Center for Health Protection

Kowloon, Hong Kong

Center for Health Protection

Kowloon, Hong Kong

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Arvand M.,Center for Health Protection | Raoult D.,French National Center for Scientific Research | Feil E.J.,University of Bath
PLoS ONE | Year: 2010

Bartonella quintana is a re-emerging pathogen and the causative agent of a variety of disease manifestations in humans including trench fever. Various typing methods have been developed for B. quintana, but these tend to be limited by poor resolution and, in the case of gel-based methods, a lack of portability. Multilocus sequence typing (MLST) has been used to study the molecular epidemiology of a large number of pathogens, including B. henselae, a close relative of B. quintana. We developed a MLST scheme for B. quintana based on the 7 MLST loci employed for B. henselae with two additional loci to cover underrepresented regions of the B. quintana chromosome. A total of 16 B. quintana isolates spanning over 60 years and three continents were characterized. Allelic variation was detected in five of the nine loci. Although only 8/4270 (0.002%) of the nucleotide sites examined were variable over all loci, these polymorphisms resolved the 16 isolates into seven sequence types (STs). We also demonstrate that MLST can be applied on uncultured isolates by direct PCR from cardiac valve tissue, and suggest this method presents a promising approach for epidemiological studies in this highly clonal organism. Phylogenetic and clustering analyses suggest that two of the seven STs form a distinct lineage within the population. © 2010 Arvand et al.


Leung C.C.,Center for Health Protection | Lange C.,Research Center Borstel | Zhang Y.,Johns Hopkins University
Respirology | Year: 2013

Mycobacterium tuberculosis, the causative agent of tuberculosis (TB), has developed various mechanisms to survive and cause disease in the human host. Incomplete understanding of the complex microbe-host interactions has hindered the identification of suitable biomarkers to expedite the development of diagnostic tools, drugs and vaccines. The field effectiveness of directly observed therapy-short course has been compromised by the intrinsic limitations of sputum microscopy and suboptimal adherence to the long duration of treatment amid the HIV-TB syndemic and various socioeconomic constraints. While molecular tools are transforming the diagnostic processes, especially for multi-drug-resistant (MDR)-TB, drug development and service provision for MDR-TB seriously lag behind. Inappropriate management of detected MDR-TB cases may amplify drug resistance, jeopardizing future control. Targeted screening and treatment of latent infection with M. tuberculosis with the currently available immunodiagnostic tools and treatment regimens aim more for personal protection than major epidemiological impact or elimination. The interferon-γ release assays (IGRA) are not affected by cross-reaction to the bacillus Calmette-Guérin (BCG) vaccine and are increasingly used for such screening before initiation of biologics for treatment of rheumatoid arthritis and other autoimmune disorders. BCG offers only partial and unreliable protection against pulmonary TB in adults, the crucial transmission link for this airborne infection. Systems biology and vaccinomics may speed up vaccine research. The successful development of a fully effective TB vaccine that targets both growing bacteria and non-growing persisters may reflect a major breakthrough, as natural infection does not induce sufficient immunity to prevent reinfection. © 2013 Asian Pacific Society of Respirology.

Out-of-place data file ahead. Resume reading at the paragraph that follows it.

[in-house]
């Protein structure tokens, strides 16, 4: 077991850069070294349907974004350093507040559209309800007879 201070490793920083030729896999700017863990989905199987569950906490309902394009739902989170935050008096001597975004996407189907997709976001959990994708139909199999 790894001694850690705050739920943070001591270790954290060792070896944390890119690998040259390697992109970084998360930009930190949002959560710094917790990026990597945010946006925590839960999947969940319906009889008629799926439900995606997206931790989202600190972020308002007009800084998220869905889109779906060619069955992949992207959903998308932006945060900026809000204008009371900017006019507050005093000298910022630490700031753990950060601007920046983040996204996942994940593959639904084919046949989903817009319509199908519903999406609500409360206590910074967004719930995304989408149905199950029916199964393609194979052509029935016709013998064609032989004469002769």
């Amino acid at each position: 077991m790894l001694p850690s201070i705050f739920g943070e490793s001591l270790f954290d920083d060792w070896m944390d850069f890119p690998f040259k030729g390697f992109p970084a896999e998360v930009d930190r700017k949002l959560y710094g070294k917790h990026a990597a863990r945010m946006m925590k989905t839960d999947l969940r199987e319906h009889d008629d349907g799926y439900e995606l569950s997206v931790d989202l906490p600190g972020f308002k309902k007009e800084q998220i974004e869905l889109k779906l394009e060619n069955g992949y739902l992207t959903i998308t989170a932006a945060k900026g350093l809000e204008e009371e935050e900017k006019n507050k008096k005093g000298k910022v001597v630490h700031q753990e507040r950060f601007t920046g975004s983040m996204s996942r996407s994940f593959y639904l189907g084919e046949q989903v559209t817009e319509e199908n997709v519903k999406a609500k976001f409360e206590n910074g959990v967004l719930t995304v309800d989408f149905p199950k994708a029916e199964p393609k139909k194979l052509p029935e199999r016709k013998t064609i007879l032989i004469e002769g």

Leung C.C.,Center for Health Protection | Yu I.T.S.,Chinese University of Hong Kong | Chen W.,Huazhong University of Science and Technology
The Lancet | Year: 2012

Silicosis is a fibrotic lung disease caused by inhalation of free crystalline silicon dioxide or silica. Occupational exposure to respirable crystalline silica dust particles occurs in many industries. Phagocytosis of crystalline silica in the lung causes lysosomal damage, activating the NALP3 inflammasome and triggering the inflammatory cascade with subsequent fibrosis. Impairment of lung function increases with disease progression, even after the patient is no longer exposed. Diagnosis of silicosis needs carefully documented records of occupational exposure and radiological features, with exclusion of other competing diagnoses. Mycobacterial diseases, airway obstruction, and lung cancer are associated with silica dust exposure. As yet, no curative treatment exists, but comprehensive management strategies help to improve quality of life and slow deterioration. Further efforts are needed for recognition and control of silica hazards, especially in developing countries.